Saturday, August 22, 2009

Greens Expose Black Thumb(s Down)

Well, the viros are at it again, blocking development of badly needed resources. Nothing unusual about that, but what's interesting in this case is how the fight is Green on Green, in a way.

As a recent IBD editorial reports it:
Last week, [Democrat New York Governor] David Patterson released a draft report of his Energy Planning Board that does something Democrats are loath to do: It proposes developing a domestic energy resource — the huge amounts of natural gas trapped in the Marcellus Shale formation.
...
Geologist Gary Lash of State University New York at Fredonia and colleague Terry Engelder of Penn State estimate that Marcellus holds 1,300 trillion cubic feet of natural gas. About 20 trillion cubic feet are produced in the U.S. annually.

Lash notes that successful wells have already been drilled in Pennsylvania — one near Pittsburgh and the other in Susquehanna County. A Penn State report that was requested by state legislators predicted that Marcellus could add $14 billion to the state's economy in 2010, create more than 98,000 jobs and generate $800 million in state and local tax revenues.
...
The Potential Gas Committee of the Colorado School of Mines reported in June that the U.S. has 1,836 trillion cubic feet of technically recoverable natural gas locked up in formations like Marcellus, the Bakken formation centered in North Dakota and the Green River Formation in the Rocky Mountain West.
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[Yet] Robert Kennedy Jr.'s Riverkeeper and other greenie groups object to the means of extracting gas and oil from shale — a technique known as fracking.
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Kennedy and the rest of the fracking opposition say that since the technique uses a lot of water, we should worry about possible groundwater pollution and the impact on water supplies, rivers and streams. Proximity of the Marcellus formation to New York City's watershed has caused concern.

Roger Willis, owner of a hydraulic fracturing company in the Pennsylvania town of Meadville, says thousands of frack jobs have been done on rock formations above and below the Marcellus shale in New York state with no aquifer damage.
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"This 60-year-old technique has been responsible for 7 billion barrels of oil and 600 trillion cubic feet of natural gas," according to Inhofe. "In hydraulic fracturing's 60-year-history, there has not been a single documented case of contamination."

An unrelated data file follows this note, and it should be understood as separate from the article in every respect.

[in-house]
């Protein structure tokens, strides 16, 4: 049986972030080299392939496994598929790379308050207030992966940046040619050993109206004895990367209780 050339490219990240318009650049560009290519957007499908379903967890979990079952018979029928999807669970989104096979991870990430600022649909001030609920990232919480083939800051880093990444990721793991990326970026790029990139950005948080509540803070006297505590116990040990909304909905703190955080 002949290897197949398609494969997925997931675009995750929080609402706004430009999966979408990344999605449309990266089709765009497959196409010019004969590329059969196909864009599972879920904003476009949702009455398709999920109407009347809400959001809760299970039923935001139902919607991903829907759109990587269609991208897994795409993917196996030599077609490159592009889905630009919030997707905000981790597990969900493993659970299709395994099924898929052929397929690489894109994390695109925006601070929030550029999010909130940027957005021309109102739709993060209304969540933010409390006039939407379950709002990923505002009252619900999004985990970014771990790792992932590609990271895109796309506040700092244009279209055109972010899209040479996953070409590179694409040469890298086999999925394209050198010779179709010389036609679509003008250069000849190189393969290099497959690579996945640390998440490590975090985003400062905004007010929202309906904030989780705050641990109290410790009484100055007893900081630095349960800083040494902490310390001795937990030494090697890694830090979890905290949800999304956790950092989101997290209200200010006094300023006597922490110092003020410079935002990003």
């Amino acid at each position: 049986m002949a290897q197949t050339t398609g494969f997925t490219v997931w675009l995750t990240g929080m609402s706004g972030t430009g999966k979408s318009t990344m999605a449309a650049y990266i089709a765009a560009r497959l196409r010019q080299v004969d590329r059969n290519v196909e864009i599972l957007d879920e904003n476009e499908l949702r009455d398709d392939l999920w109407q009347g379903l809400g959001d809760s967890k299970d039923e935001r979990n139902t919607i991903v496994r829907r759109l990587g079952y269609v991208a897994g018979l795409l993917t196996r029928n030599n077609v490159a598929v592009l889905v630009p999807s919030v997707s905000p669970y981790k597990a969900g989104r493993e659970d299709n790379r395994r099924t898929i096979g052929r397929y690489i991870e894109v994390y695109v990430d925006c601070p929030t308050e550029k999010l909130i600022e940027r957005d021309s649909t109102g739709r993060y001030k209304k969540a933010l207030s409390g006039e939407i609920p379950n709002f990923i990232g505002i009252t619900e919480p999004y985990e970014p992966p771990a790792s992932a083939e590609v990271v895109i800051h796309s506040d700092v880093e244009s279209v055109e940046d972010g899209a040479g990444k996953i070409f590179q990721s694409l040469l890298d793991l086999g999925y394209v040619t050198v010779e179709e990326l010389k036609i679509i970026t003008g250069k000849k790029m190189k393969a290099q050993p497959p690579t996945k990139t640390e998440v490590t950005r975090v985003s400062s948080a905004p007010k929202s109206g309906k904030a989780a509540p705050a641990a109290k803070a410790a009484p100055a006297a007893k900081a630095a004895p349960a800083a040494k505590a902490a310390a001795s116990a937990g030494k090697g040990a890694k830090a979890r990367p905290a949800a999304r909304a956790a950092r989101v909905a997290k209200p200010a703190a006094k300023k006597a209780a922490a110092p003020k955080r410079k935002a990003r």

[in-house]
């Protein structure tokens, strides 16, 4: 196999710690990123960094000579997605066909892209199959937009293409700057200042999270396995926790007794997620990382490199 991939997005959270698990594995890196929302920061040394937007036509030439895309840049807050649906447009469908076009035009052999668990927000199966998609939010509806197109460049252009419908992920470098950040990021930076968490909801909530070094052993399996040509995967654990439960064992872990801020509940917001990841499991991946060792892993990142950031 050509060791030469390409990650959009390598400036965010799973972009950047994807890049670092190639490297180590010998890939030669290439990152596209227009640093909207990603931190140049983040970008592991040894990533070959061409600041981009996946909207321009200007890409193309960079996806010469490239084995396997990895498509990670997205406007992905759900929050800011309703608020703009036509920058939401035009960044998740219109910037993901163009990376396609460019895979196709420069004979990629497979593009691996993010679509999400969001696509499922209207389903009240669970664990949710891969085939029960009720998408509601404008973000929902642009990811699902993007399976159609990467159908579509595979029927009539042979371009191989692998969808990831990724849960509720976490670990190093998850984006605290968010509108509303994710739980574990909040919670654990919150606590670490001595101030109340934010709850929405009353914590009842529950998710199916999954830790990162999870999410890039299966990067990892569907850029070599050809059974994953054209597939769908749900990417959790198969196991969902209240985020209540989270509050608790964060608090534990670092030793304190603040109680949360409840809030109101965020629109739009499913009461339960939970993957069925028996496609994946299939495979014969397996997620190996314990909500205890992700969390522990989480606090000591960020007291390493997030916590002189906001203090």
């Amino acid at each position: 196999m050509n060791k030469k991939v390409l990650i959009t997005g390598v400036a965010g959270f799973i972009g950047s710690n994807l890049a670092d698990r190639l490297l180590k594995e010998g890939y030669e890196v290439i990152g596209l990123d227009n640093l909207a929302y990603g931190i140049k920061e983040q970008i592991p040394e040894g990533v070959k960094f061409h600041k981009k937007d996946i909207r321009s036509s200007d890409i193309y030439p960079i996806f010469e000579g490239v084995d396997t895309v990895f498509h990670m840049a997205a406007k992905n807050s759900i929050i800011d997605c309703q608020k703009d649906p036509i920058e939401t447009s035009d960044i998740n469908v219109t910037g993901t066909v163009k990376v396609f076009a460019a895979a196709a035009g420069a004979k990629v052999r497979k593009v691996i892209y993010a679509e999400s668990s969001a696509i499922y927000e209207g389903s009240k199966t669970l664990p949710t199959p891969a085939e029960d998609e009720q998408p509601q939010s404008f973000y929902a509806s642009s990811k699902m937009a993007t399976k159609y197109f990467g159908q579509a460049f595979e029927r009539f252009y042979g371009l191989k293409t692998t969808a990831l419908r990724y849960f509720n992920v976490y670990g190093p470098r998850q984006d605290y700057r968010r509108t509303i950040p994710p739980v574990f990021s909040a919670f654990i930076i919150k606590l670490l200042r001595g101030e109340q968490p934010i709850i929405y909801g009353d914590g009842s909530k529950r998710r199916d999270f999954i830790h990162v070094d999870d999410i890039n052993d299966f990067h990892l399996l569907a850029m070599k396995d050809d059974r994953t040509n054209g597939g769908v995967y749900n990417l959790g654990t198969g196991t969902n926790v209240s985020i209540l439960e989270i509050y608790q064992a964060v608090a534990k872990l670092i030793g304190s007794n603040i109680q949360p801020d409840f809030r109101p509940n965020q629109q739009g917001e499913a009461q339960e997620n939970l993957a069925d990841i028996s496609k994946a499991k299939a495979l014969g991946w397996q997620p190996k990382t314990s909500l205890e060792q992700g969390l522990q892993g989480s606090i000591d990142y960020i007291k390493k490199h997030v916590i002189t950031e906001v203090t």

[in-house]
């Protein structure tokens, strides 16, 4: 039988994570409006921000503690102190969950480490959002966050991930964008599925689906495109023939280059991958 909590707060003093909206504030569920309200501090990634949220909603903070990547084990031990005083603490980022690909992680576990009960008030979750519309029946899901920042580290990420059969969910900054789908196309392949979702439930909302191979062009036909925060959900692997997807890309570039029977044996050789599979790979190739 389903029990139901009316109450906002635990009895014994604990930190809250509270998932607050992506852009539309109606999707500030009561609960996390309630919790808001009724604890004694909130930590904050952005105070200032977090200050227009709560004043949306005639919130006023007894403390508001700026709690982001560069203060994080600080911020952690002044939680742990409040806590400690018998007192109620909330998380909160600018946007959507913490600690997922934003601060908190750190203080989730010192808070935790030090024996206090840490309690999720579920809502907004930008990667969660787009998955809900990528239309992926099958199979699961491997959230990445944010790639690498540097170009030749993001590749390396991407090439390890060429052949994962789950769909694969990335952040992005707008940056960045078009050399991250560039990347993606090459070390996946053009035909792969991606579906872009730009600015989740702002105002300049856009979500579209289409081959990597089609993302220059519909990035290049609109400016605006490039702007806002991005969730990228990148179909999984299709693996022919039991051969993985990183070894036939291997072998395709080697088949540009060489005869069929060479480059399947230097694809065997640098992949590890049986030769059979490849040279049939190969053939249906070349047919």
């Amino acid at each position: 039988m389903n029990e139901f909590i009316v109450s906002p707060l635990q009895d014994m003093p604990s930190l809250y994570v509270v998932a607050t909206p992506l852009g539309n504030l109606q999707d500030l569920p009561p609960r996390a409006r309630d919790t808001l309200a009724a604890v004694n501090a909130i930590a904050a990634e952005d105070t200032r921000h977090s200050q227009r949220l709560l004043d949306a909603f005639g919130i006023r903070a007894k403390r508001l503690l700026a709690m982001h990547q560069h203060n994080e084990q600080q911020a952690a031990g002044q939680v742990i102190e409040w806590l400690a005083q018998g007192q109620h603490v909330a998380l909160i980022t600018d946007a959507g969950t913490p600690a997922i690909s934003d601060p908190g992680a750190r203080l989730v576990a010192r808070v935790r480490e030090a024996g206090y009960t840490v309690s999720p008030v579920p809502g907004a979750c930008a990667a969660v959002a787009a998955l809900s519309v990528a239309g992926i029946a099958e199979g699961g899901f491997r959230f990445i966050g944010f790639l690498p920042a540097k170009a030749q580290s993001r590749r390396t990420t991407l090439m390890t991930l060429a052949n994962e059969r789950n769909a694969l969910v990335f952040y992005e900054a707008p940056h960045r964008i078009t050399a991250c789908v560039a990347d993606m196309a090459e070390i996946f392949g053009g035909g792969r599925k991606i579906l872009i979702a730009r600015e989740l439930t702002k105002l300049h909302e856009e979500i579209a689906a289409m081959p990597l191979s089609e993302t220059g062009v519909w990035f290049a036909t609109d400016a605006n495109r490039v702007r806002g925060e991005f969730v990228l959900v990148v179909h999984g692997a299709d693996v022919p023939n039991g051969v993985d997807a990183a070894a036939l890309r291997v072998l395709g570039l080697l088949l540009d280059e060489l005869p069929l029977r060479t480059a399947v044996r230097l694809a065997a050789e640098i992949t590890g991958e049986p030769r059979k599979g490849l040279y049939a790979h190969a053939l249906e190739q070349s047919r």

And, still, the Greens oppose it. Wonder why?... No, neither do I.

4 comments:

Ted Amadeus said...

Looks like a serious fracking problem (socialist leftism disguised as care for the environment, I mean, not the procedure).

Anonymous said...

Perren hits it on the head, although to be fair there are documented cases of poor cement jobs where gas has leaked around the cement in the casing. Simply put, a single regulation requiring a pressure up with a state representative present after cementing would resolve the problem. Pretty much standard policy in almost all of the western states. The glacial terrian on the east coast allows for greater permeability and thus can result in poor cement jobs. Over the hundreds of thousands of wells that have been hydraulicly fracked, there are and have been a few documented cases where the cement bond did not hold, but those cases are exceptionally rare. Likely to be around .0001% of the total. To be fair, the enviros use these limited examples to portray the practice as an evil. Great article.

VH said...

Natural gas production now exceeds oil production in the U.S. Our territory is teeming with natural gas ready to be tapped. The enviro's don't really need a viable reason, they are simply employing their usual tactic of stalling and frustrating development (see nuclear power) to make it expensive to drill. This gives them leverage and power.

Jeff Perren said...

"Perren hits it on the head, although to be fair there are documented cases of poor cement jobs where gas has leaked around the cement in the casing. Simply put, a single regulation requiring a pressure up with a state representative present after cementing would resolve the problem." Anonymous

Dear Anonymous,

Thank you for commenting, but I can't take any credit here since 99% of the post consists of quoting an IBD editorial. The author of that deserves the credit.

As to your suggestion, I think it a poor one. If you want higher safety and more efficient buildings, look not to regulations and inspections by State representatives, but to the free market. If there isn't one, that goes a long way toward explaining why gas leaks (and every other problem) aren't dealt with as well as they might be.